Are you just plain stumped about the bad decisions made by the Great Falls Public Schools?
Have you ever wondered why so many bad decisions have been made by the Great Falls Public School District? The school district administration seems to step in it every chance they get. These people are supposedly highly educated, and yet they seem devoid of even a modicum of common sense.
We have seen the district cut down 80+ year old trees at Great Falls High School and the now demolished Lowell School to make room for a large portion of the $98 million the taxpayers of Great Falls so generously gave them to resolve, in many cases, their failure to maintain our schools.
Prior to the bond levy election, the school district reminded us repeatedly that the district hadn’t built a new school, or a substantial addition, in more than fifty years. What that tells us pretty clearly is that none of the current administrators have the necessary expertise to embark upon the largest construction projects in Great Falls school district history.
If you are stumped, a short history lesson may provide some clues to the district’s seemingly bad judgements, which include the following:
- Removal of trees, grass and shrubs at the northeast corner of the historic original Great Falls High School campus against the advice of John Boughton the State Historic Preservation Office. “Many times, when a project occurs in a National Register-listed district, the project’s proponent often doesn’t recognize that impacts to the district go beyond changes or modifications to the major standing building(s) but also affect other resources of the district, such as the landscape”.
- The school district’s purchase of the Campfire property, without specifically identifying it in the bond levy ballot, which in my opinion was illegal, in order to demolish the historic structure and build a small, expensive (estimated $22,000 per space) parking lot for 9 cars if the City development standards are followed.
- Failure to include a fire-sprinkler system in the historic Great Falls High School resulting in higher costs to install additional hydrants and utilities, fire lanes and other fire suppression features.
- In my opinion, dictating an architectural design that insults the north and south GFHS campuses.
- Building the new Giant Springs Elementary School on a site (2.5A) that by all standards is half the minimum size recommended for compact elementary schools (5.0A), and is an affront to the existing neighborhood.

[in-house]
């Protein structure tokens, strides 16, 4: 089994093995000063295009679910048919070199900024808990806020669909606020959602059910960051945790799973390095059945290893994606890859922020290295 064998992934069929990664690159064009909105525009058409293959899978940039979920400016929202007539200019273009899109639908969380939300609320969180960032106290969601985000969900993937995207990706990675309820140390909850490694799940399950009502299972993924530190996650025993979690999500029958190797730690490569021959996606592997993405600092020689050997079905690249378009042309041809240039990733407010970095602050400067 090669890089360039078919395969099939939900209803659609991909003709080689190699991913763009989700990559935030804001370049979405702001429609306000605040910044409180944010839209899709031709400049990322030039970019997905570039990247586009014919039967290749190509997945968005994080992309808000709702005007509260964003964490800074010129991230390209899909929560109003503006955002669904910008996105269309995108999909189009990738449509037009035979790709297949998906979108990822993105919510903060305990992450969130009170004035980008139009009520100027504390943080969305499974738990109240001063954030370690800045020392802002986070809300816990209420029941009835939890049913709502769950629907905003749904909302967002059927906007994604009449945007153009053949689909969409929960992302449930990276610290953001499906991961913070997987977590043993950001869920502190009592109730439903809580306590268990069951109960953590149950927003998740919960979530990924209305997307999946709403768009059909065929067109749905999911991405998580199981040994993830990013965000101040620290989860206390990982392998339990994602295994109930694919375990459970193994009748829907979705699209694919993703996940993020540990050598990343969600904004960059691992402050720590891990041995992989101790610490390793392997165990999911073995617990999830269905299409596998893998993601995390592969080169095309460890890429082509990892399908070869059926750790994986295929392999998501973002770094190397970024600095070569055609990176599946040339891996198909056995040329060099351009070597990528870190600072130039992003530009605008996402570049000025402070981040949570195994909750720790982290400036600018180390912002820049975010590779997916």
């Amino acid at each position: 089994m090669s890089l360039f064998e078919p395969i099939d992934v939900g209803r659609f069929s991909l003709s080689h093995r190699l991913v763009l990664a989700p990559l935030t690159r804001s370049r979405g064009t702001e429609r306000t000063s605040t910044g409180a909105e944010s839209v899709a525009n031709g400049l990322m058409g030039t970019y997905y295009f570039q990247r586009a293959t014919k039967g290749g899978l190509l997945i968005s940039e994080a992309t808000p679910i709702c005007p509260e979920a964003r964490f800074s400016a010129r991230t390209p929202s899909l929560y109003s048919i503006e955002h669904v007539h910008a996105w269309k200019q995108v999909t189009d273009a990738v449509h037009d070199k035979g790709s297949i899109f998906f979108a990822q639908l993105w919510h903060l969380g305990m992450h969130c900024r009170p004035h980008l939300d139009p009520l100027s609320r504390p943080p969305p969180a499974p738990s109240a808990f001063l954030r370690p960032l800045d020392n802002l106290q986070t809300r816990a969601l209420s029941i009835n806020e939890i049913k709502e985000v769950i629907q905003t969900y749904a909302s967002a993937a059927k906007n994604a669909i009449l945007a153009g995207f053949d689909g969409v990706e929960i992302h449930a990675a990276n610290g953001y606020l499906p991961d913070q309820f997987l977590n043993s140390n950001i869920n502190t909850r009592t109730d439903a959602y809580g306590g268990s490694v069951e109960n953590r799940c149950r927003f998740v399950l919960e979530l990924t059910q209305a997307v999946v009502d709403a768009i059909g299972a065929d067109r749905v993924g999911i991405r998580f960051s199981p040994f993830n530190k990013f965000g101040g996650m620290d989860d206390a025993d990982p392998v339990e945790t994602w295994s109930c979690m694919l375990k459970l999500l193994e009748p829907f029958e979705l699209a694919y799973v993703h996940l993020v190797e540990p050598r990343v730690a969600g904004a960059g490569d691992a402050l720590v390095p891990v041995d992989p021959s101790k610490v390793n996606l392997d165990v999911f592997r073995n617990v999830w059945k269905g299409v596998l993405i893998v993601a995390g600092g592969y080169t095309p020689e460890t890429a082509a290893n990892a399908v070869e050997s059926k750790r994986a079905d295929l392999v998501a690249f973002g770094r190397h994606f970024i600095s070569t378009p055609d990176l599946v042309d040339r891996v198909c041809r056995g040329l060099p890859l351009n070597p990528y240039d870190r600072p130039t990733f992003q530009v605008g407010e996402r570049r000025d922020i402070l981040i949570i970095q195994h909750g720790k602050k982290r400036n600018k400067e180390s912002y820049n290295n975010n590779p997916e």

- Removing the City boulevard on 20th Street for parking buses after City staff advised against it.
A chronology of events leading to a bite too big to swallow:
- In 2009, then school superintendent Cheryl Crawley formed a committee of district employees and local design and engineering professionals to inventory the needs and wants of our less than stellar school infrastructure. Committee members were not invited at large, but hand-picked. A little crony music if you please?
- In 2010,The Facilities Committee reported that our schools had issues, many of which involved existing mechanical and electrical systems. The district then entered into to an $8M non-bid performance engineering contract through a State Board of Investments loan to be paid back out of the energy savings the project achieved. Were the retrofit projects successful? As a district employee critically affirmed, the $8M contract took advantage of “the low hanging fruit”.
- The Facilities Committee also recommended that Great Falls High School not be considered in the mix since it required much more work.
- In 2012, the district commissioned a $150K Great Falls High School Master Plan by a local architectural firm. A citizen Task Force was appointed to provide stakeholder input, and in conclusion arrived at a construction estimate of nearly $70M. At this point, the administration cautioned that Bond voters would probably not approve such a large amount just for GFHS, so they advised throwing a bone to electors vested in CMR and the elementary schools. That brought the price for taxpayers to $98M. Did the district reason, that with a higher cost than GFHS alone, the more ingredients in the stew, the more people out of self interest would vote in favor of the bond levy? And the only losers in the district’s plan would be the property tax payers.
- In 2016, and prior to the 2016 bond election, the district administrators realized they needed help to develop a winning strategy for bond passage, so they secured a Billings firm who had been successful with a similar large school bond project in Missoula. By their own admission, the Billings firm is a construction company that “specializes in general contracting services including commercial general construction, interior and exterior renovations, building additions and construction management”. None of the firm’s 5 principals are licensed engineers, architects, or professional planners, but it would seem that they are acting as the ring master for the district’s projects.
So yes, some of us are a little stumped, because this doesn’t seem like the most efficient or honest way to conduct public business and serve the taxpaying public.